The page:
Purchasing land in the early part of the 20th century wasn’t like it is today, where one could walk down to their neighborhood realtor and basically purchase land that same day. During this time there were many successful Japanese farmers and growers all throughout California, which increased tension toward the Japanese (and others of Asian descent). The success of the Japanese farmer caused such rapid hostility that it led to the California Alien Land Law of 1913, which banned the Japanese from purchasing land. The Alien Land Law was also applied towards those of Chinese, Indian, and Korean descent.
Although the law prohibited the purchase of land, it did permit leases of land in 3-year increments. In 1952, the California Supreme Court ruled that the law violated the 14th Amendment to the U.S. Constitution. My great-grandfather was lucky; he had purchased his land before the law was passed.
Meanwhile, during all of the turmoil, my great-grandfather got married and began to start a family. He and my great-grandmother raised 4 boys and 2 girls. Some were born in Japan during trips back, and others were born in California. The boys of the family were all recruited to work our family's nursery business: each son had a different area of responsibility, such as shipping and purchasing, maintenance, and sales - in addition to the many other responsibilities.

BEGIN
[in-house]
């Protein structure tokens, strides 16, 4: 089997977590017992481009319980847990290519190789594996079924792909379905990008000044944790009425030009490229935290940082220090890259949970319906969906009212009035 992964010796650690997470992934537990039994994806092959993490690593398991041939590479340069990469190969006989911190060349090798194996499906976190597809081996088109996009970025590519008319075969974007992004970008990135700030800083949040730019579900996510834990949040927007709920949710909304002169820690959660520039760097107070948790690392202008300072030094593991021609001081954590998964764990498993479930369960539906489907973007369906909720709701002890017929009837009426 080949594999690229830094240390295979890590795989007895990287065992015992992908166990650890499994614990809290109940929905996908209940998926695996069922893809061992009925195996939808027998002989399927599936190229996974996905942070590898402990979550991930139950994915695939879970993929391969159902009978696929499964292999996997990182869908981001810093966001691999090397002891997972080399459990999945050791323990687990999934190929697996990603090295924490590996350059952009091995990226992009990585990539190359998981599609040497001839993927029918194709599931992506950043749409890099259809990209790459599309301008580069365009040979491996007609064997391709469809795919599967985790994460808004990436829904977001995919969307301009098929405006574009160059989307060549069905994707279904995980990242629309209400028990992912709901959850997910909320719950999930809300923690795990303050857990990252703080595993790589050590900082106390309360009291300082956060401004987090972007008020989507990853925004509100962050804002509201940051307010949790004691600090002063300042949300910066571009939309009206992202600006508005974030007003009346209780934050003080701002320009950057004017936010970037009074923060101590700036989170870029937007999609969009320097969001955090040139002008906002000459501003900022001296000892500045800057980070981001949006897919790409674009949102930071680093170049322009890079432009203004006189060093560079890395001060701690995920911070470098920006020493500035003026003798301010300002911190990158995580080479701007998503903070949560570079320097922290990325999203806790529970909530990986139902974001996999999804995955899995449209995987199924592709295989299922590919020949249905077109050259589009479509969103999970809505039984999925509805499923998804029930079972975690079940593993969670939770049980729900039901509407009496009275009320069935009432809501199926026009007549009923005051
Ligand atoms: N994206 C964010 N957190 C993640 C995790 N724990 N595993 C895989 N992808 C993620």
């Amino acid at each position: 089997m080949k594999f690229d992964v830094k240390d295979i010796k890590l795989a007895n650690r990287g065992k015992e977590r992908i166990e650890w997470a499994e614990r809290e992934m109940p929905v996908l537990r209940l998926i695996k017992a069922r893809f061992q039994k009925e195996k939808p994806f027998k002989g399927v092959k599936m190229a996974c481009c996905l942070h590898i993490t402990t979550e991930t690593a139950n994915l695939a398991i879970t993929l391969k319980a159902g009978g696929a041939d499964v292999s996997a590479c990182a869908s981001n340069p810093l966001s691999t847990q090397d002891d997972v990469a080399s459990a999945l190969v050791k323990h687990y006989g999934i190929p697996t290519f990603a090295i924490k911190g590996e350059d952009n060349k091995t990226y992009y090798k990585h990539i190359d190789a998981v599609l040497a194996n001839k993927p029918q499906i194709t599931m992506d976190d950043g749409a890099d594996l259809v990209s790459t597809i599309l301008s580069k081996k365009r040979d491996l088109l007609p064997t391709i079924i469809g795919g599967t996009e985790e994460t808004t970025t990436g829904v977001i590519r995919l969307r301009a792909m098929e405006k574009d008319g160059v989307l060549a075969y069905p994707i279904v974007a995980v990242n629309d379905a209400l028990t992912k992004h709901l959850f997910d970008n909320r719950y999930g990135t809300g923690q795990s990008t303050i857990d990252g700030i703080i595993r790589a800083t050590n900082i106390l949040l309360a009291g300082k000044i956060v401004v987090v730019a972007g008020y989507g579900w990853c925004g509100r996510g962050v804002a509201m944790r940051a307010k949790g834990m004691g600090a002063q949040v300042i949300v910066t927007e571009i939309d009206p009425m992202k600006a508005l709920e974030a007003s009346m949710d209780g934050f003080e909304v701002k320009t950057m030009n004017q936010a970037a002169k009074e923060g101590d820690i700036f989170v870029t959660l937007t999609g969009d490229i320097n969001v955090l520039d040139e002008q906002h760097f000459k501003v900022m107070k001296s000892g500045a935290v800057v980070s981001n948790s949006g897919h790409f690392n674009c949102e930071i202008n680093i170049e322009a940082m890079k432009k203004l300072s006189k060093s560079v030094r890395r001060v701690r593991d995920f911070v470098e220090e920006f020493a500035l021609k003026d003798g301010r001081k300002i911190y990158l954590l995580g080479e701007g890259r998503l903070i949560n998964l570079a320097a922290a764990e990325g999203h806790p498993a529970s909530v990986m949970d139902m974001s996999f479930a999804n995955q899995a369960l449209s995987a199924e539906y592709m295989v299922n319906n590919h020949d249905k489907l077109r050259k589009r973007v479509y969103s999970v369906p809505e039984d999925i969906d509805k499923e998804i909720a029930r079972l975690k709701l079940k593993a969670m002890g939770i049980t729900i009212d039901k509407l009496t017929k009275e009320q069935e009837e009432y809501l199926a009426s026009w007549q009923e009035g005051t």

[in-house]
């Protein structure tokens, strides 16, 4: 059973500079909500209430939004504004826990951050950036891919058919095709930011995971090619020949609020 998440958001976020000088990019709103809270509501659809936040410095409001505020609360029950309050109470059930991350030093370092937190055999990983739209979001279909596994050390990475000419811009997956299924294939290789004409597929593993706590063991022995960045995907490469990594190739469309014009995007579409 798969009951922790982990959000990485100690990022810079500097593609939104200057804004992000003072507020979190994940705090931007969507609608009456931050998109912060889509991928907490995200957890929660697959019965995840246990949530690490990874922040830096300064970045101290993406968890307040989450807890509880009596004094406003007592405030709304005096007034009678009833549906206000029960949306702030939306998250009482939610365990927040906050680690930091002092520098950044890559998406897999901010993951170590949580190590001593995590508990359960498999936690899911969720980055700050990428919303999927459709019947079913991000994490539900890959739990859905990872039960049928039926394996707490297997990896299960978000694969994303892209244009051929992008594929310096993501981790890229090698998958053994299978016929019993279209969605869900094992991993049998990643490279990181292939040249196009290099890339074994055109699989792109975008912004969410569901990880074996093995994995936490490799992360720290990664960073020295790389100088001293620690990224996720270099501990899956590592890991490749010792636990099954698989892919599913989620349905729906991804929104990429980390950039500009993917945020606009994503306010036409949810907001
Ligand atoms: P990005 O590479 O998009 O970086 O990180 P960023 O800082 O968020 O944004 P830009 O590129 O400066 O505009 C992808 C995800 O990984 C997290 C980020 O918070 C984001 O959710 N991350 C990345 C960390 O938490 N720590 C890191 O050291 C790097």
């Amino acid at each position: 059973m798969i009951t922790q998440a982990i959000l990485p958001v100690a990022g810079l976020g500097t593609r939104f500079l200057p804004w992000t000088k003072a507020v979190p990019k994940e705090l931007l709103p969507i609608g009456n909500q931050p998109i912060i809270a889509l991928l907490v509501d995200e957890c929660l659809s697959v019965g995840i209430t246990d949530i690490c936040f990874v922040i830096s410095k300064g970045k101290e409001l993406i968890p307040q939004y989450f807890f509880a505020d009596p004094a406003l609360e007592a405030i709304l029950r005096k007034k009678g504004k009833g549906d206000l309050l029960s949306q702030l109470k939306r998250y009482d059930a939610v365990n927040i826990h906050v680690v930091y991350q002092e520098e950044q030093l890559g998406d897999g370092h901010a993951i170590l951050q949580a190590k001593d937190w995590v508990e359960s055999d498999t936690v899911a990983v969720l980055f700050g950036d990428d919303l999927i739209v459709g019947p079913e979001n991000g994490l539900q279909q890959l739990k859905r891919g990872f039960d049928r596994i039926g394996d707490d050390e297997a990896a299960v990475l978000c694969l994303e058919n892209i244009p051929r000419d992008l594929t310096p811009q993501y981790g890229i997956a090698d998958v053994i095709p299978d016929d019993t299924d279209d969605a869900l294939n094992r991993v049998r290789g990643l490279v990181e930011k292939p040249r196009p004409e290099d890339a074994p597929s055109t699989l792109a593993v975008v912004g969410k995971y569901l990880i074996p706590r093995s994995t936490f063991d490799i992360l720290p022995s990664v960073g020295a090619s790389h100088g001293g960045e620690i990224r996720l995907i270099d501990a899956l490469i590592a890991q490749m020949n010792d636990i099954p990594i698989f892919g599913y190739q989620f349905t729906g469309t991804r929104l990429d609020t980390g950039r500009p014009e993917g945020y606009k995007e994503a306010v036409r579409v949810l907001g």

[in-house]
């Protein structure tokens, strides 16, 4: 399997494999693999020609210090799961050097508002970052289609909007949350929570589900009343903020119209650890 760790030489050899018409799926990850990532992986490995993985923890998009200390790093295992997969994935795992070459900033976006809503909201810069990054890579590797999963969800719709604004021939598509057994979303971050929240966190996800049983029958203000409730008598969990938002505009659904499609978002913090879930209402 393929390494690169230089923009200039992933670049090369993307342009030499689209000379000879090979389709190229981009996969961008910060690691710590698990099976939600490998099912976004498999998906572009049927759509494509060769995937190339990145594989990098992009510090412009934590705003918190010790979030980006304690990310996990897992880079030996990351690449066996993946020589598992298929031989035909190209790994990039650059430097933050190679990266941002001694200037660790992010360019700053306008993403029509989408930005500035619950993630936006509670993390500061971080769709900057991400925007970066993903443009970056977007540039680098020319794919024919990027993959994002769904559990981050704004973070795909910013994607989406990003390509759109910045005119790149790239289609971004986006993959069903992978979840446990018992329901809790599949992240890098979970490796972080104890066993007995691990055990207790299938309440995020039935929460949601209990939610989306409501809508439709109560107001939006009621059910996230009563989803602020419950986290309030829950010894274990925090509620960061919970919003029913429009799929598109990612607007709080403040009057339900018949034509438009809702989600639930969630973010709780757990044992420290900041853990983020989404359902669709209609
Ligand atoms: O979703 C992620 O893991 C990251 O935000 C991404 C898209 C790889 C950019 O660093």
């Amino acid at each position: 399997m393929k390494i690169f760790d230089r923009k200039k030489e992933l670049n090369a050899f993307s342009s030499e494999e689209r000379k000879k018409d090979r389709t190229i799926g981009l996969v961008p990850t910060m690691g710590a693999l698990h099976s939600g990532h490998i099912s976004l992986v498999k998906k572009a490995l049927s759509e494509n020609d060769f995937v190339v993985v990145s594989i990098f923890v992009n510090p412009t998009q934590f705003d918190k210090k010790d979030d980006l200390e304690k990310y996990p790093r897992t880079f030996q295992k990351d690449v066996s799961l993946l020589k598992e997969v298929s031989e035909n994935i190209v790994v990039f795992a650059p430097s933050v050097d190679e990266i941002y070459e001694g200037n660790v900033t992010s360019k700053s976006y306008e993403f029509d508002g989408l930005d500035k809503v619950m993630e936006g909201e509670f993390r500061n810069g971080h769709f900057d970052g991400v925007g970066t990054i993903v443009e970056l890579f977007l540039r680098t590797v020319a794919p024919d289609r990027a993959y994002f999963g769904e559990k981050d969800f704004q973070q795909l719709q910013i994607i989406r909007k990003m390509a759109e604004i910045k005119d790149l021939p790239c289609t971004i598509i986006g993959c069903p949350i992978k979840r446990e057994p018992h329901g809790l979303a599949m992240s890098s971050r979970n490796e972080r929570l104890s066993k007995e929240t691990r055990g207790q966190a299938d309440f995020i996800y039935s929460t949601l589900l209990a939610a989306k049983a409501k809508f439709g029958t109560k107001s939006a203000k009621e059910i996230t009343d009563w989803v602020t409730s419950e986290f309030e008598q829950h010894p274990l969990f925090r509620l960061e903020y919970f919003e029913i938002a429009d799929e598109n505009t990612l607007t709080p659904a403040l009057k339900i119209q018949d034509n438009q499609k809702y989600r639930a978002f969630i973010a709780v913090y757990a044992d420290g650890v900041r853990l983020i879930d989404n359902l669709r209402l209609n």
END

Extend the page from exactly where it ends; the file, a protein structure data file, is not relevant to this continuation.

Prior to the move of the family business to Half Moon Bay, the Japanese had attacked Pearl Harbor in Honolulu, Hawaii on December 7, 1941. This attack is credited as the event that drew the America into WWII. The Japanese attacked Pearl Harbor in two waves of 343 bombers that took off from six aircrafts on the Pacific. Four US Navy Battleships were sunk, while four others were damaged; three cruisers and three destroyers sunk, while 188 US aircraft were destroyed; last but not least, 1,282 were wounded and 2,404 lost their lives.
It was just over two months following the attack on Pearl Harbor when my great-grandfather was arrested and questioned extensively by the military prior to being sent to a detention camp in Bismarck, North Dakota, while the rest of his family was uprooted and sent to an internment camp in Idaho. The family was separated for three years before my great grandfather was released from the detention camp and reunited with his family in Idaho.
Although Japanese Americans were excluded from the military draft due to the declaration by President FDR as “Alien Enemies,” my grandfather wanted to show his patriotism, so enlisted in the United States Army. My grandfather served his time by completing a tour in Europe and was discharged as a SSG in the US Army.